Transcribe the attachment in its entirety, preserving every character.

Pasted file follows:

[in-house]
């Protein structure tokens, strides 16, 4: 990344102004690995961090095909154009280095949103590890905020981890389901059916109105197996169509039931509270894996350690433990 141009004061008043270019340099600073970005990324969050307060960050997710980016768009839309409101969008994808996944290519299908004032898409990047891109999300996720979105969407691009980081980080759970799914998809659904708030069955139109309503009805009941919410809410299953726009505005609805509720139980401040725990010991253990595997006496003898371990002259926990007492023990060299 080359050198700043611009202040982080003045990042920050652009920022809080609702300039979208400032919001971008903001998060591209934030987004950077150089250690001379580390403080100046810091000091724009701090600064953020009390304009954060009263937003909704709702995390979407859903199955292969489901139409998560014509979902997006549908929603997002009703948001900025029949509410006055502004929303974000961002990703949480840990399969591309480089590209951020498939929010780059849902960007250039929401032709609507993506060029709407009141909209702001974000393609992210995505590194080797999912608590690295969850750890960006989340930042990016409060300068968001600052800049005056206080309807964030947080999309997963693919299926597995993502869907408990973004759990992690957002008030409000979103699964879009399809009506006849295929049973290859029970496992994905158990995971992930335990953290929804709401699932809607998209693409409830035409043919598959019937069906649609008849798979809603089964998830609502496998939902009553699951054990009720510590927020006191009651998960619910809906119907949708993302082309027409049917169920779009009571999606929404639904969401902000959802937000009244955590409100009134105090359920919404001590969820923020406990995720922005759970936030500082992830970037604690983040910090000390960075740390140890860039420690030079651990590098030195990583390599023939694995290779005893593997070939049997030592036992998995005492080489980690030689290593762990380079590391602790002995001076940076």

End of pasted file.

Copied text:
[in-house]
């Protein structure tokens, strides 16, 4: 990344102004690995961090095909154009280095949103590890905020981890389901059916109105197996169509039931509270894996350690433990 141009004061008043270019340099600073970005990324969050307060960050997710980016768009839309409101969008994808996944290519299908004032898409990047891109999300996720979105969407691009980081980080759970799914998809659904708030069955139109309503009805009941919410809410299953726009505005609805509720139980401040725990010991253990595997006496003898371990002259926990007492023990060299 080359050198700043611009202040982080003045990042920050652009920022809080609702300039979208400032919001971008903001998060591209934030987004950077150089250690001379580390403080100046810091000091724009701090600064953020009390304009954060009263937003909704709702995390979407859903199955292969489901139409998560014509979902997006549908929603997002009703948001900025029949509410006055502004929303974000961002990703949480840990399969591309480089590209951020498939929010780059849902960007250039929401032709609507993506060029709407009141909209702001974000393609992210995505590194080797999912608590690295969850750890960006989340930042990016409060300068968001600052800049005056206080309807964030947080999309997963693919299926597995993502869907408990973004759990992690957002008030409000979103699964879009399809009506006849295929049973290859029970496992994905158990995971992930335990953290929804709401699932809607998209693409409830035409043919598959019937069906649609008849798979809603089964998830609502496998939902009553699951054990009720510590927020006191009651998960619910809906119907949708993302082309027409049917169920779009009571999606929404639904969401902000959802937000009244955590409100009134105090359920919404001590969820923020406990995720922005759970936030500082992830970037604690983040910090000390960075740390140890860039420690030079651990590098030195990583390599023939694995290779005893593997070939049997030592036992998995005492080489980690030689290593762990380079590391602790002995001076940076």